Wednesday, March 07, 2007
Joe Gallagher BRO b. 1914, played 1940, d. 1998-02-25
Dan Griner BRO b. 1888, played 1918, d. 1950-06-03
Merwin Jacobson BRO b. 1894, played 1926-1927, d. 1978-01-13
Jeff Kent LAN b. 1968, played 2005, All-Star: 1999-2001, 2004-2005. Happy birthday to the crankiest guy in the Dodger lineup.
Dick Loftus BRO b. 1901, played 1924-1925, d. 1972-01-21
Doc Scanlan BRO b. 1881, played 1904-1907, 1909-1911, d. 1949-05-29
"Spiritual" = "Show Me The Money": More On The J.D. Drew SagaI didn't have time to comment more thoroughly on yesterday's Kevin Baxter-penned story about J.D. Drew's migration to the Red Sox, so let's get to it:
"I know J.D. is a spiritual guy and a man of his word," Colletti said at the time. "I guess he changed his word."Regardless of how Drew views this, he'll never be more than just another Boras-run mercenary in my eyes. He's got the stats (yes, in 2006 he actually did perform well enough to earn the dollars paid him), he's got — finally — a year of being healthy and productive behind him, but the fact is that in the end, he took the money, something that also came out in the Register's version of events:
"Those things kind of offended me," Drew said. "At the time that I talked to Ned — and I still feel this way greatly about L.A. — I loved playing there and I loved where I lived. And I would have stayed if we could have come to an agreement.
"We were upfront when we opted out that they were on the top of the list and we wanted to keep the channels open about re-signing there. But after I opted out they really showed no interest."
Three days before Drew opted out of his contract, Colletti had lunch with Boras to discuss free agent Greg Maddux and Eric Gagne, who was at the mercy of the team's option. Boras told Colletti that Drew's situation also needed to be discussed.And that was that, despite what he earlier told Bill Plunkett of the Register. So, so long, J.D. Your bat may be missed, but your DL time and your mercenary attitude won't. Here's hoping the Red Sox fans will forgive you when you make an appallingly stupid baserunning blunder in the postseason, because the chances of that happening are almost as slim as your staying healthy over the duration of your Boston contract.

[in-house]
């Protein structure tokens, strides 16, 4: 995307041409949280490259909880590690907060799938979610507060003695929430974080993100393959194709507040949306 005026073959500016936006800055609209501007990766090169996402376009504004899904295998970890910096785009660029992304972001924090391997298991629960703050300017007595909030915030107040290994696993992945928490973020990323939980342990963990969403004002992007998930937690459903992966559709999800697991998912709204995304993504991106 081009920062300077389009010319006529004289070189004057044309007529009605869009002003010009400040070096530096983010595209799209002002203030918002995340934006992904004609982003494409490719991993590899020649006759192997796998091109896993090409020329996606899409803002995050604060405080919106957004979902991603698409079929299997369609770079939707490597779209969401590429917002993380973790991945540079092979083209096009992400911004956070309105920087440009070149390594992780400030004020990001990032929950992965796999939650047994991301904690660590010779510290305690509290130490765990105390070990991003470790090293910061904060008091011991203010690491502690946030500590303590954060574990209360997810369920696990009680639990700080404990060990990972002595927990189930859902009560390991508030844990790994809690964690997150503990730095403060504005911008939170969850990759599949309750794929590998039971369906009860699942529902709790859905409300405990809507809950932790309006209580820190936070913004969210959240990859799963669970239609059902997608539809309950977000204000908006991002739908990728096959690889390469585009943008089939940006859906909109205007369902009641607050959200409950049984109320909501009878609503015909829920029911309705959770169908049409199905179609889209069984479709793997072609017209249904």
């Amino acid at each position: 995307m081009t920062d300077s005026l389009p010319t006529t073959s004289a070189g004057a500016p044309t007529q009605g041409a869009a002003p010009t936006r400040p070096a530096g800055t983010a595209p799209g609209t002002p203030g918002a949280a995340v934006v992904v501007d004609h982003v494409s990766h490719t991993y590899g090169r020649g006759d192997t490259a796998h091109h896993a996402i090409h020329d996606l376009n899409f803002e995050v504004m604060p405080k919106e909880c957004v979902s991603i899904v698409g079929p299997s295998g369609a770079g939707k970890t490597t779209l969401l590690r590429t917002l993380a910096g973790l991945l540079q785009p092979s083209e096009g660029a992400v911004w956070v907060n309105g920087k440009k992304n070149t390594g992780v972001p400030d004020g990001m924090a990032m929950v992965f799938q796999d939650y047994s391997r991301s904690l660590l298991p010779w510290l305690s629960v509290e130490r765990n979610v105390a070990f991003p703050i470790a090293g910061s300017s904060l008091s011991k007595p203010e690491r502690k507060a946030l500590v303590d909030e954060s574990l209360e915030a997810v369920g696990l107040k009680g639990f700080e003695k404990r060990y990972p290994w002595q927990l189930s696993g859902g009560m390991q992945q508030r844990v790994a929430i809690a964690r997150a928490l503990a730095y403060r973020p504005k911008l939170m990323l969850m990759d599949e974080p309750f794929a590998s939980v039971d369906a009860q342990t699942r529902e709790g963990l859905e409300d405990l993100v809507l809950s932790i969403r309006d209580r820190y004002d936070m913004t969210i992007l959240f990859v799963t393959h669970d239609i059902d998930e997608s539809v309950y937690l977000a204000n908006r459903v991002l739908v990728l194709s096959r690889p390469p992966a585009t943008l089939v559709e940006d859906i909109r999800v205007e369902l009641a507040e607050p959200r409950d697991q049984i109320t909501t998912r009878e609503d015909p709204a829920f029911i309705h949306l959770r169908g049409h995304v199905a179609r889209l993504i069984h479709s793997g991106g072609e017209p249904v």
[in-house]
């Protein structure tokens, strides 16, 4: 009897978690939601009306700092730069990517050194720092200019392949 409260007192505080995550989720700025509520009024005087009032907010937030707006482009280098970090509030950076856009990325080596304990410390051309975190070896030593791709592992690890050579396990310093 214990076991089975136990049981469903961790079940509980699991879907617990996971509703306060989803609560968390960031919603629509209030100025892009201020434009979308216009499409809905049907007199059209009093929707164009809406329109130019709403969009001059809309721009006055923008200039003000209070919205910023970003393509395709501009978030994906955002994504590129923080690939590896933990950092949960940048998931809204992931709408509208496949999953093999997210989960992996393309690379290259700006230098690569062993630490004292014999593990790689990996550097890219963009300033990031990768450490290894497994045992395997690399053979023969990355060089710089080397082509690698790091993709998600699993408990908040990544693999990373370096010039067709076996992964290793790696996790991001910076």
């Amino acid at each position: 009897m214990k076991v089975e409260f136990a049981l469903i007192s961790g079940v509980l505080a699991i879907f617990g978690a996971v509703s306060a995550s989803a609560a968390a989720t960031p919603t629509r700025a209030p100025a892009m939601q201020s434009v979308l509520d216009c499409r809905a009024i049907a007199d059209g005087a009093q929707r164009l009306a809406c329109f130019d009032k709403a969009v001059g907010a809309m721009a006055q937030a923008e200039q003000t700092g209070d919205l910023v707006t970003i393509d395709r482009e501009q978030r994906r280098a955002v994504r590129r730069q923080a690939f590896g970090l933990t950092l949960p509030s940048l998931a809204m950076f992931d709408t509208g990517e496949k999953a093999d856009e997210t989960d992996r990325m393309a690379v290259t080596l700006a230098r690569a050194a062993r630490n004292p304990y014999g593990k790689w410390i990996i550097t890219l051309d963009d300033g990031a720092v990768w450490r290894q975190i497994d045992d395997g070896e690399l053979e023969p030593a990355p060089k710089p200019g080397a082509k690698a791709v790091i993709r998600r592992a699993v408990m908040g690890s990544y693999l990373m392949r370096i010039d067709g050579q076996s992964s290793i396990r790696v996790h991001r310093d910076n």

"He said, 'J.D. would love to stay and this and that,'" Colletti said. "I said, 'Well, I'm not about to add years or dollars to the deal.'"
- The Dodgers beat the Twins 7-4 with Jason Schmidt striking out a pair.
- Wilson Valdez is out of options and nearly out of hope of making the 25-man.
- Joe Beimel and Rafael Furcal could both be back in the lineup soon after grappling with their respective injuries (elbow irritation and a sore shoulder, respectively).
- Nomar could find himself back at third base, according to Grady Little. It's an implicit endorsement of James Loney at first, though the latter's name isn't even mentioned in the dodgers.com article. More from Jon.
- Oh, no! Garret Anderson isn't comfortable batting fifth! Panic!
- Duh: The Angels have no grounds to void Gary Matthews, Jr.'s contract if it can be proved he received an HGH shipment in 2004. Regardless of that, it appears he could be suspended for up to 80 days for his role in purchasing the stuff. The team wants him to say something:
"We've made it clear to him that we want him to make a statement," Stoneman said. "We've encouraged him to get the facts out, get his side of the story out, whatever that story is. I understand that when lawyers get involved they generally tell you to be quiet about things. That doesn't address the public side of it."Update: More on this from Jon: